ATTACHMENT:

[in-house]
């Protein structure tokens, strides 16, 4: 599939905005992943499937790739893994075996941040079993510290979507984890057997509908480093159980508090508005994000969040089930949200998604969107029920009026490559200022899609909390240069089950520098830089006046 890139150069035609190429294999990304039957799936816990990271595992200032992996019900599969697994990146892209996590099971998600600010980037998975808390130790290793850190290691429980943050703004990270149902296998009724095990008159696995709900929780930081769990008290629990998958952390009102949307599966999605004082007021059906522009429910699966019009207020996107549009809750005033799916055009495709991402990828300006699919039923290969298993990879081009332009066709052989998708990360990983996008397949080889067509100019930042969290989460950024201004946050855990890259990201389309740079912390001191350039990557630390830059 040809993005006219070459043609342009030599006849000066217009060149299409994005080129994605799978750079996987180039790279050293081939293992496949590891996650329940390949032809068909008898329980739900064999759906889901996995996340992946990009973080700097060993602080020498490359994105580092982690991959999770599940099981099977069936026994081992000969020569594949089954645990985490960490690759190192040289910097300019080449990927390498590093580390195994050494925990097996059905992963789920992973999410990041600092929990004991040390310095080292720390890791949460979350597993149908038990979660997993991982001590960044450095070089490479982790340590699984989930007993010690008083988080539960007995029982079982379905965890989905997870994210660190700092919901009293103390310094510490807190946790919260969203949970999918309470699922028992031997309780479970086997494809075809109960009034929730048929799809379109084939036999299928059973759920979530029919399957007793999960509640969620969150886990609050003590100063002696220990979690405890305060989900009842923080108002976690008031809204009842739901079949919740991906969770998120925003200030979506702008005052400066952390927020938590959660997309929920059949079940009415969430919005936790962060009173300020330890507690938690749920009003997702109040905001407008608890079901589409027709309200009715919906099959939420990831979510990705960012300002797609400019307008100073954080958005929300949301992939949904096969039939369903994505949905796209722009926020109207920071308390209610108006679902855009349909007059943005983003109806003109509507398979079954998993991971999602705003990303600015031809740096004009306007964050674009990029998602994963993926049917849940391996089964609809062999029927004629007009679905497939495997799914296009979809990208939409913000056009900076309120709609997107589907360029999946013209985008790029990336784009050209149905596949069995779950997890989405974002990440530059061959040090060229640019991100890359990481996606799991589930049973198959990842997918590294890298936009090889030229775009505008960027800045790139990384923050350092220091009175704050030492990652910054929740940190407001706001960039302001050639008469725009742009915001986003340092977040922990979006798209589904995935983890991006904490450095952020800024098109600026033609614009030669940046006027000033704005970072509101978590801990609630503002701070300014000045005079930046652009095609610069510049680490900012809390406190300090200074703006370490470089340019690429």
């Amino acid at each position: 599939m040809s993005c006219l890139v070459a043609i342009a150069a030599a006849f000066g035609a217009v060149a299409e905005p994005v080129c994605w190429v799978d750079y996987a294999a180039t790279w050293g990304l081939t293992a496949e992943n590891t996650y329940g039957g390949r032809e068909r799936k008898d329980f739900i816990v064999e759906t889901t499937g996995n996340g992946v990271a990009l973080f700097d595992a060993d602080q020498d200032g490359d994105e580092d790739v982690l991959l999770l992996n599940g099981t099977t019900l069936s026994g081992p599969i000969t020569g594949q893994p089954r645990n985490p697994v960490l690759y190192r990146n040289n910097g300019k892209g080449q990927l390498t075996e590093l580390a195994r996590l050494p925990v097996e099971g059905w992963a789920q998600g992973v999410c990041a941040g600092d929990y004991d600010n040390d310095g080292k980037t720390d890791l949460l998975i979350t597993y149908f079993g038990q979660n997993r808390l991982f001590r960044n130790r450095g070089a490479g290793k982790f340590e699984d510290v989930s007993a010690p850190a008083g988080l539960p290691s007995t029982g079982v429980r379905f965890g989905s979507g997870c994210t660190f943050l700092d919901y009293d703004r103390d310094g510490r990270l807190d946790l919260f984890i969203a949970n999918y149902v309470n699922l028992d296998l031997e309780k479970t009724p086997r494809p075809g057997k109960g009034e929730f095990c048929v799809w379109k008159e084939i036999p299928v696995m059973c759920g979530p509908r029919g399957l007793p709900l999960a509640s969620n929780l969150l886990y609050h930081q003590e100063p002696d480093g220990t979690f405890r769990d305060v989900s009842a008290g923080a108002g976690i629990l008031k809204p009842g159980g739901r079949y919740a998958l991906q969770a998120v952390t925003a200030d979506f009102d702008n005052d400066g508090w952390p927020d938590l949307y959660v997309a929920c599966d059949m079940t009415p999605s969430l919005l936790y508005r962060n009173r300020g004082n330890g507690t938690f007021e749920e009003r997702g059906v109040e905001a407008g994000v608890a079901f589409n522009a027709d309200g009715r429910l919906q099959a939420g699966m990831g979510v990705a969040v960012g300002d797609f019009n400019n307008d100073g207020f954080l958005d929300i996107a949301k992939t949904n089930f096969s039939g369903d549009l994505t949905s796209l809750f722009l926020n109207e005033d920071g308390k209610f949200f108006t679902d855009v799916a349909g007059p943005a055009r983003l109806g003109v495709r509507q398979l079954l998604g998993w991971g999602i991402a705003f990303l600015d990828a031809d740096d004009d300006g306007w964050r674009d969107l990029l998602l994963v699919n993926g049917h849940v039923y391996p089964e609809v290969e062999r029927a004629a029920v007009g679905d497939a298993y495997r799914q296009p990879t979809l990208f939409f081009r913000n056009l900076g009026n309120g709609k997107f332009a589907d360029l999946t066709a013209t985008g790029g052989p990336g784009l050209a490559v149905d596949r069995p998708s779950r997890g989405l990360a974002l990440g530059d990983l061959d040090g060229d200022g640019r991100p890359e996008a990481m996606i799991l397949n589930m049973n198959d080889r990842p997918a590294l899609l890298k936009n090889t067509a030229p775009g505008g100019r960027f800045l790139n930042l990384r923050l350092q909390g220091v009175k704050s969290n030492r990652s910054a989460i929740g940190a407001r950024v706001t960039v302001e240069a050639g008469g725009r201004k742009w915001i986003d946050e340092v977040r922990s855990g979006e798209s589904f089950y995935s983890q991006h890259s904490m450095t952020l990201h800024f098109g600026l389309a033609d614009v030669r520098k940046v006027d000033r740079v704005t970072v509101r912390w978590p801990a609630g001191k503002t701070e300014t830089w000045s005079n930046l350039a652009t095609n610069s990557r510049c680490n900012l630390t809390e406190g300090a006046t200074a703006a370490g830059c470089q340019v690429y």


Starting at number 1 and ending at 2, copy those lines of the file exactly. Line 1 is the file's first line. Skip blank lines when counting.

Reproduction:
[in-house]
């Protein structure tokens, strides 16, 4: 599939905005992943499937790739893994075996941040079993510290979507984890057997509908480093159980508090508005994000969040089930949200998604969107029920009026490559200022899609909390240069089950520098830089006046 890139150069035609190429294999990304039957799936816990990271595992200032992996019900599969697994990146892209996590099971998600600010980037998975808390130790290793850190290691429980943050703004990270149902296998009724095990008159696995709900929780930081769990008290629990998958952390009102949307599966999605004082007021059906522009429910699966019009207020996107549009809750005033799916055009495709991402990828300006699919039923290969298993990879081009332009066709052989998708990360990983996008397949080889067509100019930042969290989460950024201004946050855990890259990201389309740079912390001191350039990557630390830059 040809993005006219070459043609342009030599006849000066217009060149299409994005080129994605799978750079996987180039790279050293081939293992496949590891996650329940390949032809068909008898329980739900064999759906889901996995996340992946990009973080700097060993602080020498490359994105580092982690991959999770599940099981099977069936026994081992000969020569594949089954645990985490960490690759190192040289910097300019080449990927390498590093580390195994050494925990097996059905992963789920992973999410990041600092929990004991040390310095080292720390890791949460979350597993149908038990979660997993991982001590960044450095070089490479982790340590699984989930007993010690008083988080539960007995029982079982379905965890989905997870994210660190700092919901009293103390310094510490807190946790919260969203949970999918309470699922028992031997309780479970086997494809075809109960009034929730048929799809379109084939036999299928059973759920979530029919399957007793999960509640969620969150886990609050003590100063002696220990979690405890305060989900009842923080108002976690008031809204009842739901079949919740991906969770998120925003200030979506702008005052400066952390927020938590959660997309929920059949079940009415969430919005936790962060009173300020330890507690938690749920009003997702109040905001407008608890079901589409027709309200009715919906099959939420990831979510990705960012300002797609400019307008100073954080958005929300949301992939949904096969039939369903994505949905796209722009926020109207920071308390209610108006679902855009349909007059943005983003109806003109509507398979079954998993991971999602705003990303600015031809740096004009306007964050674009990029998602994963993926049917849940391996089964609809062999029927004629007009679905497939495997799914296009979809990208939409913000056009900076309120709609997107589907360029999946013209985008790029990336784009050209149905596949069995779950997890989405974002990440530059061959040090060229640019991100890359990481996606799991589930049973198959990842997918590294890298936009090889030229775009505008960027800045790139990384923050350092220091009175704050030492990652910054929740940190407001706001960039302001050639008469725009742009915001986003340092977040922990979006798209589904995935983890991006904490450095952020800024098109600026033609614009030669940046006027000033704005970072509101978590801990609630503002701070300014000045005079930046652009095609610069510049680490900012809390406190300090200074703006370490470089340019690429």